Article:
I've proven it, but only by a bruteforce search. I'll look for something more elegant.
As far as your bruteforce method, well, I expect you know what I think of it. :)

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Well, now that the wonderful Girl 6 has added an attachment facility, it's easier than ever. The difficult part is in actually producing the image in the first place  you have to use a paint program, like photoshop, or PaintShop Pro, or the Gimp or (if you have nothing better) 'Paint' that comes as part of Windows. Then when you make a post, you will see the 'Add Attachment' thing next to the 'submit' button, and you just browse to the file you made, and attach it.DanishDynamite wrote:Thanks for the image, ceptimus. Could you clue me in on how you do this?ceptimus wrote:Here's an image.
http://www.mround.pwp.blueyonder.co.uk/ ... dd1to9.gif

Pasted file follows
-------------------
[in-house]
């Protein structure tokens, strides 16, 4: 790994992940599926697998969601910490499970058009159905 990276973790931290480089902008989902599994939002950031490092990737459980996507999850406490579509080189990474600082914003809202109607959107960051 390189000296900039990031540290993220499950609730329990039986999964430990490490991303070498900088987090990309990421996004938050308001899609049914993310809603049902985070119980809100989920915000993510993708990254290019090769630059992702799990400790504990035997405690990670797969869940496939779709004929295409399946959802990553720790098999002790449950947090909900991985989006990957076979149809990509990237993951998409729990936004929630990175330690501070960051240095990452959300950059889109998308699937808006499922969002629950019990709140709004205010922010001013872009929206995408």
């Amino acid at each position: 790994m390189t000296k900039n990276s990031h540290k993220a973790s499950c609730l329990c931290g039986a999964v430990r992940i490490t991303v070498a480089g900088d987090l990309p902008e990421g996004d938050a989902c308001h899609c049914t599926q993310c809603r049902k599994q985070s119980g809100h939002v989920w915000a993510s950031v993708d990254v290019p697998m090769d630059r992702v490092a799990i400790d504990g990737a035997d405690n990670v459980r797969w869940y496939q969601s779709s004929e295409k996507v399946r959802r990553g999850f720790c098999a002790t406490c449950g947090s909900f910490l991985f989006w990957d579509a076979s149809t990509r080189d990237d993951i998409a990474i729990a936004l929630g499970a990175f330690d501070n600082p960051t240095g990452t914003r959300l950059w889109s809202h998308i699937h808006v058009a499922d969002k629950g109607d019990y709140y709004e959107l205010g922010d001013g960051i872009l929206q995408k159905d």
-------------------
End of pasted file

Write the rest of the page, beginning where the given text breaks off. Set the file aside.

I've proven it, but only by a bruteforce search. I'll look for something more elegant.
As far as your bruteforce method, well, I expect you know what I think of it. :)
.GIF images are one of the most compact ways of storing 'diagram' type images. The better paint programs allow you to make gifs with transparent backgrounds, so they look equally good (or bad) no matter what forum 'skin' a user has selected. Best to limit the gifs to about 300 or 400 pixels width when possible, so they can be displayed OK even by users with older, lowresolution displays.

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Thanks. This will come in useful when I provide my geometric proof of the "Pizza Slicing" case.ceptimus wrote:Well, now that the wonderful Girl 6 has added an attachment facility, it's easier than ever. The difficult part is in actually producing the image in the first place  you have to use a paint program, like photoshop, or PaintShop Pro, or the Gimp or (if you have nothing better) 'Paint' that comes as part of Windows. Then when you make a post, you will see the 'Add Attachment' thing next to the 'submit' button, and you just browse to the file you made, and attach it.DanishDynamite wrote:Thanks for the image, ceptimus. Could you clue me in on how you do this?ceptimus wrote:Here's an image.